A continued decline in natural gas prices could pose one of the biggest threats to the credit quality of producers in the fourth quarter, according to a new Standard & Poor's (S&P) report released last week.

"Prices continue to be volatile -- for example, they rose to around $7 Mcf in late August on fears that Hurricane Dean would interrupt Gulf of Mexico production, and promptly fell to nearly $5 Mcfe when those fears proved to be overblown. If relatively mild weather and an uneventful hurricane season persist, then natural gas storage levels could rise and further pressure prices," said S&P credit analyst Andrew Wyatt.

"This would dampen favorable operating conditions for natural gas producers and oilfield service providers and ultimately hinder any further improvement in credit quality," he noted. "If prices in general stay in the area of $5 Mcf over the next several months, we would expect that investment-grade [exploration and production] companies would still generate satisfactory returns, and that many 'B' and some 'BB' rated natural gas producers could struggle to replicate the solid operating and financial performance of the past few years. However, the fact that many speculative-grade natural gas producers have hedged a significant portion of their production at relatively favorable commodity prices offsets some of these near-term concerns."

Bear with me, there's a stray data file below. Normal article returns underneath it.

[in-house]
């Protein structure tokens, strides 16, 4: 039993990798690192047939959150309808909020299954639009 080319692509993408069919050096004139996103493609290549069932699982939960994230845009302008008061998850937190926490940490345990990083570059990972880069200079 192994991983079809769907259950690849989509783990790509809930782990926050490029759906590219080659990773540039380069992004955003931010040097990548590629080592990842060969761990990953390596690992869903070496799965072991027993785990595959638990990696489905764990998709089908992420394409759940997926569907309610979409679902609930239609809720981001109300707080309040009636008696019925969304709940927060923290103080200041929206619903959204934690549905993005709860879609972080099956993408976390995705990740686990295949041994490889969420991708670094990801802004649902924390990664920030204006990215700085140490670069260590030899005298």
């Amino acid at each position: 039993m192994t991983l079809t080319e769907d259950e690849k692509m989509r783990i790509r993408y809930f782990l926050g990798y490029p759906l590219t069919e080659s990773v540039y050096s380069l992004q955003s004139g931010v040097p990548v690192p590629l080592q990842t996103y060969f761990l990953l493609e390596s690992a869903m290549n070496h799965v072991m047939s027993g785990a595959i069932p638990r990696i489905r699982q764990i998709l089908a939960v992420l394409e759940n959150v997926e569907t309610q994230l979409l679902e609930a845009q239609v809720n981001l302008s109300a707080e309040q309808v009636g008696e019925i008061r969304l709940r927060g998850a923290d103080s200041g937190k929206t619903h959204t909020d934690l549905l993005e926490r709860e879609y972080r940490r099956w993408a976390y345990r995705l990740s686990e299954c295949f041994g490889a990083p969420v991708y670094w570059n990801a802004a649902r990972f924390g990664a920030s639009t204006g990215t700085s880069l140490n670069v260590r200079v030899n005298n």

Meanwhile, "impediments to credit quality are growing as we approach the last quarter of 2007," Wyatt said. "Turmoil in the credit markets and rising investor concerns about liquidity and underlying credit quality will limit access to capital markets for some issuers. We surveyed the rated companies in the sector and have found that most have adequate liquidity to satisfy foreseeable liquidity needs associated with upcoming debt maturities and defined capital spending requirements."

A number of independents are pursuing large capital budgets -- at or in excess of internally generated cash flow -- in an attempt to increase production organically, Wyatt said. Companies, such as Plains Exploration & Production, Pioneer Natural Resources and Petrohawk Energy Corp., also are considering the "formation of master limited partnerships (MLP) to which they would drop down low-growth, long-lived assets in the hope of receiving a higher market multiple on them."

However, "we would view the formations of the MLPs as detrimental to credit quality given their untested record and the significant commitment of unitholder distributions," he said.

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